Stock markets in Israel, Saudi Arabia and elsewhere in the Middle East fell on Sunday, but only slightly.

Read more: Markets Weigh Risk of Retaliation Cycle Following Iran’s Attack

“Iran designed its retaliation to cause maximum symbolism, but minimum damage,” said Ziad Daoud, chief emerging-markets economist for Bloomberg Economics. “By itself, it shouldn’t move markets. But if it triggers an Israeli counter-response, then we’re spiraling into somewhere very dangerous. Key to what happens next is whether the US can restrain the Israeli reaction.”

‘Crushing’ 

Still, some Israeli ministers called for an aggressive reaction. National Security Minister Itamar Ben Gvir said there should be a “crushing attack” on Iran, while Foreign Minister Israel Katz said the country will directly strike back at Iranian territory.

Israel’s military emphasized that Iran meant to cause plenty of harm.

“Iran meant to get results and didn’t get results,” Daniel Hagari, the IDF’s main spokesperson, said. “She wanted much more significant damage than what happened.”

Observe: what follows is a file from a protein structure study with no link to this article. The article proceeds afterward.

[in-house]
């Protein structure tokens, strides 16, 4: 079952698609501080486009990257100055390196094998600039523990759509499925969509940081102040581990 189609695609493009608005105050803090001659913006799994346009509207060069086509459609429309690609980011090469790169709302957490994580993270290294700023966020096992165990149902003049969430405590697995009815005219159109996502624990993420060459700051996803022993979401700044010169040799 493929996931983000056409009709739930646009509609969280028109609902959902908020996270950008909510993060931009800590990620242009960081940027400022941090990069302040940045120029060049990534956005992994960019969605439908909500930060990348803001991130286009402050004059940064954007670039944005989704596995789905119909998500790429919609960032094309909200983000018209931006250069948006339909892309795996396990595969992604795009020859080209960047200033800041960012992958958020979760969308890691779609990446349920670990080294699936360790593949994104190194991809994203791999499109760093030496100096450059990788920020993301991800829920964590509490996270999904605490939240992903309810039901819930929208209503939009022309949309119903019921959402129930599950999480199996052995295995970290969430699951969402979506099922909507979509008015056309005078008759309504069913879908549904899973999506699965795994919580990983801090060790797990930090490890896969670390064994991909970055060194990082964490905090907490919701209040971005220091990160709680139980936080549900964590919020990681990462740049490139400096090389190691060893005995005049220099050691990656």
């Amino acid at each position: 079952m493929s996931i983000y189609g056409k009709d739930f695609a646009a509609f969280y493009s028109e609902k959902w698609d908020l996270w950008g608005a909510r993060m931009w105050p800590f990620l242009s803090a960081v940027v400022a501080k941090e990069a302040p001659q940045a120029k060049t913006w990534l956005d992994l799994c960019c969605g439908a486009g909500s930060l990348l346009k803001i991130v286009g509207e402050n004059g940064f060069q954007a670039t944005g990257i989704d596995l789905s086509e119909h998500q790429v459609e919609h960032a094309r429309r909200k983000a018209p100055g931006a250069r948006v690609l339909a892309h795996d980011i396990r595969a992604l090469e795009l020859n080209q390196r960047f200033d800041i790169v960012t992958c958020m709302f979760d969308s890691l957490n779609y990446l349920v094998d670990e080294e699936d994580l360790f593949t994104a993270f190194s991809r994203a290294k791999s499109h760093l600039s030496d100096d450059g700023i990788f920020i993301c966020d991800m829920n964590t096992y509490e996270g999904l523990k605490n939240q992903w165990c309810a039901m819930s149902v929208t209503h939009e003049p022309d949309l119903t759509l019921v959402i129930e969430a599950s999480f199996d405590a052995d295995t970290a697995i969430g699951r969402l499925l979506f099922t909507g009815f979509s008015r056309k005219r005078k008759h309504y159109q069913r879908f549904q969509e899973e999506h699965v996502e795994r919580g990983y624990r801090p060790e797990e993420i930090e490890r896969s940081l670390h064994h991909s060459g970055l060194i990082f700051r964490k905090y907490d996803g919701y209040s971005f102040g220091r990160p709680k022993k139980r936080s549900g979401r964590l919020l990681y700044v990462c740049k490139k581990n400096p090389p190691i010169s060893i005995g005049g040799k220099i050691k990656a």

Iran said there was a “new equation” between itself and Israel. It suggested it was prepared for a more direct role in the shadow war with Israel that’s usually fought via its proxy militias in the Middle East.

“From now on, if the Zionist regime attacks our interests, assets, people or citizens at any point, we will counter attack from the Islamic Republic of Iran,” an Islamic Revolutionary Guard Corps commander said on state television.

Biden will speak with Group of Seven leaders on Sunday “to coordinate a united diplomatic response,” according to a White House statement.